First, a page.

The Department of Homeland Security put feelers out to other governments in the hope of bolstering the safety of industrial control systems (ICS) and created a venue to brainstorm solutions. Critical infrastructure safety was the subject of the ICSJWG 2012 Spring Conference and ICSJWG 2012 International Partners Day that took place in Savannah last week. Attendees quietly shared information and potential solutions to thwart and respond to attacks against ICS and Supervisory Control and Data Acquisition (SCADA) networks used to control pipelines, water supplies, electricity production and manufacturing processes.
The conference attracted process-control specialists from manufacturing and utilities, DHS officials, and ICS vendors from such countries as Japan, Israel, and Europe. The hope is that not only can information be shared, but that possible solutions can result from allocating solution creation globally.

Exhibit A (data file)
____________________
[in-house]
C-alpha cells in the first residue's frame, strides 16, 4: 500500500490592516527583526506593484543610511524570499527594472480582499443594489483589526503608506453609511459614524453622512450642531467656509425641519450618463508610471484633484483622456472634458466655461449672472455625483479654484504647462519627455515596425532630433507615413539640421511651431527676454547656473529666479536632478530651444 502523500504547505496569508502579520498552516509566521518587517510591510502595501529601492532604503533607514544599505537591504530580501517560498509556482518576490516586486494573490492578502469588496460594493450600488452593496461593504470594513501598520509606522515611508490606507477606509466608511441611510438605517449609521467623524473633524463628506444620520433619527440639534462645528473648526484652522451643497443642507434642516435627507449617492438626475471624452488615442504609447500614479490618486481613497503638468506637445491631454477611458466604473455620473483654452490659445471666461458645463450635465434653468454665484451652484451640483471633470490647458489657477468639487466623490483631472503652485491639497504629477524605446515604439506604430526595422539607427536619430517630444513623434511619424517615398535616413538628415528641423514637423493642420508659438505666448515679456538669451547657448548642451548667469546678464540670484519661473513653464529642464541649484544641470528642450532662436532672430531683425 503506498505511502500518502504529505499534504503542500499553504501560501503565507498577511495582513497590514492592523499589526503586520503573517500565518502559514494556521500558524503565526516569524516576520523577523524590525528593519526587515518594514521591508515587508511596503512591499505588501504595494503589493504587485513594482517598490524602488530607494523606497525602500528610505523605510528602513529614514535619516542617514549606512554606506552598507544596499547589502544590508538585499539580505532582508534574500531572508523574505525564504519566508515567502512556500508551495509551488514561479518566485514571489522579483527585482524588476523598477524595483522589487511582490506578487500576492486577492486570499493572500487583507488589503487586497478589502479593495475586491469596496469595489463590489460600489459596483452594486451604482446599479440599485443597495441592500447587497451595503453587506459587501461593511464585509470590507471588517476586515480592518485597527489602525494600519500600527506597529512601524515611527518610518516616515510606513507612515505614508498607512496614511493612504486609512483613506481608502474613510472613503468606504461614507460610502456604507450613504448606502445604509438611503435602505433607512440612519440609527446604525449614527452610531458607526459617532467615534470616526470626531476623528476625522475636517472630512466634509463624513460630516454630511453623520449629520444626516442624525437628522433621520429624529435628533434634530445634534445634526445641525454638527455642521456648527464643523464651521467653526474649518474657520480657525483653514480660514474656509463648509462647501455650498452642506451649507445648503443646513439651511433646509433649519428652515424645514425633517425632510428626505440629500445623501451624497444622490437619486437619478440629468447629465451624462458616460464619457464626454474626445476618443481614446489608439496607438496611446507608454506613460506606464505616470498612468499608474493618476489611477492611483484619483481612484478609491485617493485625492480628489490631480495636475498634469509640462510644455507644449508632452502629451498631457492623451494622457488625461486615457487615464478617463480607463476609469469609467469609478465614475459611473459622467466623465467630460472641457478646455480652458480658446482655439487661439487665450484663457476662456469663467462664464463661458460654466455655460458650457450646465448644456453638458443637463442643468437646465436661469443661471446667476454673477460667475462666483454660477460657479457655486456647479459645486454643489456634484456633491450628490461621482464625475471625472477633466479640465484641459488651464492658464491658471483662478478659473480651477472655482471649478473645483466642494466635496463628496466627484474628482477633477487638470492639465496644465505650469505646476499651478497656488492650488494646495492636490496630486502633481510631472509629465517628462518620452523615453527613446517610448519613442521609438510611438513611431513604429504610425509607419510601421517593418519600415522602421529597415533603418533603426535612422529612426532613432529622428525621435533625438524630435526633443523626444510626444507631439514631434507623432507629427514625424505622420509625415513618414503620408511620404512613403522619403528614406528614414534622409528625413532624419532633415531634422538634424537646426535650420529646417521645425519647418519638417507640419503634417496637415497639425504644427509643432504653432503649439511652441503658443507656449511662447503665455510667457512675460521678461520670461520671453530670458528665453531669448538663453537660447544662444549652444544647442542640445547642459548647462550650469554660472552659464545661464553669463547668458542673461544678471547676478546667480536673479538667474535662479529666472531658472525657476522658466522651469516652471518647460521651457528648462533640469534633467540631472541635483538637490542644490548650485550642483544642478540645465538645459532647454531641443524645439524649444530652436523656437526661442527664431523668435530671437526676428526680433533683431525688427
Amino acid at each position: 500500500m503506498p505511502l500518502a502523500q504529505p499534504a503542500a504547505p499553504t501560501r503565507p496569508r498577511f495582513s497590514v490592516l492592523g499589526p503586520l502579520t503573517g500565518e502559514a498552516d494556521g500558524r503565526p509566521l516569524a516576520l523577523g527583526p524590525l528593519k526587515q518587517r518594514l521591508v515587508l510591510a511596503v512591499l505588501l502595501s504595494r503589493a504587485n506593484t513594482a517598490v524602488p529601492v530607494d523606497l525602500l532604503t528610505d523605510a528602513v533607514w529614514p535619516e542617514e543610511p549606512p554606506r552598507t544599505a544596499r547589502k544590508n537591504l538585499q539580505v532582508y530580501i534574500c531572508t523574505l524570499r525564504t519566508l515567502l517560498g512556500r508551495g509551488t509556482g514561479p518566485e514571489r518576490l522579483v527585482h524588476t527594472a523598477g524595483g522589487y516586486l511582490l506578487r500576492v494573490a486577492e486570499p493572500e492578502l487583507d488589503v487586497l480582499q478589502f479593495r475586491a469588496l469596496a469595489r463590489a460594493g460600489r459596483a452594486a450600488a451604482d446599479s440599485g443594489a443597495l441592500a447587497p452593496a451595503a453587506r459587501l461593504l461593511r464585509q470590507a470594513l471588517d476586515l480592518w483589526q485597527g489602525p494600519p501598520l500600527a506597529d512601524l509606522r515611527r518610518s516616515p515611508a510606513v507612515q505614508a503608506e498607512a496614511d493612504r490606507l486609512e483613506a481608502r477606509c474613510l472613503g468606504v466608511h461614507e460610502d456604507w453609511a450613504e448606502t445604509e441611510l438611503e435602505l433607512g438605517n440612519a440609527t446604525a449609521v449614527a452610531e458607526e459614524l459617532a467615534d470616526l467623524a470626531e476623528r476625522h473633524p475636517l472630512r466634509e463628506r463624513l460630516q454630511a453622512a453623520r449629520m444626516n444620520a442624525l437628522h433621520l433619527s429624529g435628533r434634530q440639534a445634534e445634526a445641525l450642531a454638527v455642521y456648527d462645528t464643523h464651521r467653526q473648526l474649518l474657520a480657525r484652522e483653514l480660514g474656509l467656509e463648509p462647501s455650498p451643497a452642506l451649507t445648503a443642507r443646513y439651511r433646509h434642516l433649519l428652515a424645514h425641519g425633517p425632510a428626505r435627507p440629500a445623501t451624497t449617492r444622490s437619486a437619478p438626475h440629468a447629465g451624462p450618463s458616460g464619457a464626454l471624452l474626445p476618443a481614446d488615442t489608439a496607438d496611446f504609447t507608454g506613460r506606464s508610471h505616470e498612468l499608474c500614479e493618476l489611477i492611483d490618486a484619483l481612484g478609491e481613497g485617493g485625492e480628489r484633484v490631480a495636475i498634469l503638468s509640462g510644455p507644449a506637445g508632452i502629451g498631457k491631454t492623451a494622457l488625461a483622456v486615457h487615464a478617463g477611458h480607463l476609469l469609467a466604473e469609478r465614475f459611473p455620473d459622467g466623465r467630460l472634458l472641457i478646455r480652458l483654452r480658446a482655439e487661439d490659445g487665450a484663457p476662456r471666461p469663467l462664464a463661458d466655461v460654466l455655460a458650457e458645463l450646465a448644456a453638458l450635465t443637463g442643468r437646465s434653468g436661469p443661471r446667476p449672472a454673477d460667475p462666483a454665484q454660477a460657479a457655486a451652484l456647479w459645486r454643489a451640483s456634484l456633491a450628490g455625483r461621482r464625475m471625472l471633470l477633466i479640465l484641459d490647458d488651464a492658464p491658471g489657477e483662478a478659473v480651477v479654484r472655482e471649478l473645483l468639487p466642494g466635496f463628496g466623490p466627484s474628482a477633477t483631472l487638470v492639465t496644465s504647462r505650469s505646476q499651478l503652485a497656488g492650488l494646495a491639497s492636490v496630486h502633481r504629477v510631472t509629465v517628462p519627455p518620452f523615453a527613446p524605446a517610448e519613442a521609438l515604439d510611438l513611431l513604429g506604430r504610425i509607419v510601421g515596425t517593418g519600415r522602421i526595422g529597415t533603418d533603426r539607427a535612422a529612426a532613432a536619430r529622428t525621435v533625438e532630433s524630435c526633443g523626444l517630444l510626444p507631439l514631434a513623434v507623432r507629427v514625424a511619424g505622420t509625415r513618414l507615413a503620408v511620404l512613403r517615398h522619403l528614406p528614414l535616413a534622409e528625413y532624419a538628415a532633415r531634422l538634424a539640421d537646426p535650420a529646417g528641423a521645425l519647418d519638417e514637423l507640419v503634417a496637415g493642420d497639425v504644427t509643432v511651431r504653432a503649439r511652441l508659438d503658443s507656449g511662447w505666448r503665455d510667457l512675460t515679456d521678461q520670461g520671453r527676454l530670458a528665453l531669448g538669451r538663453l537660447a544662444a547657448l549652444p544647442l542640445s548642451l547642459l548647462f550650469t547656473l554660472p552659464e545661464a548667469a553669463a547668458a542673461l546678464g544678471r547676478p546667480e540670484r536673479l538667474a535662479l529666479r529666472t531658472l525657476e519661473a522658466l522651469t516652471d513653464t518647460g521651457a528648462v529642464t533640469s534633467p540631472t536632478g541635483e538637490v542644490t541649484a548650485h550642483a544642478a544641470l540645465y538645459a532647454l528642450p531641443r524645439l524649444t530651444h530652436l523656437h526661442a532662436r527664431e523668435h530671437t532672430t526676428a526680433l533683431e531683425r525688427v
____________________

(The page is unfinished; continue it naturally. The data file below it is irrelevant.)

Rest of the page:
The conference seems to have been very timely; taking place on the heels of a series of cyber intrusions targeting natural gas pipelines companies in the U.S. The attacks, under investigation by several agencies including the FBI, involve sophisticated spear-phishing activities. Unlike the level of phishing schemes typically used with the general public, the phishing emails are convincing recipients that they are sent by a trusted and involved individual. Given the rapid expansion of the natural gas industry lately, this is particularly disturbing. So far, the intent of the attacks is unknown.
The Industrial Control Systems Joint Working Group (ICSJWG), established by the Department of Homeland Security, facilitates information sharing to reduce risk to the country’s industrial control systems.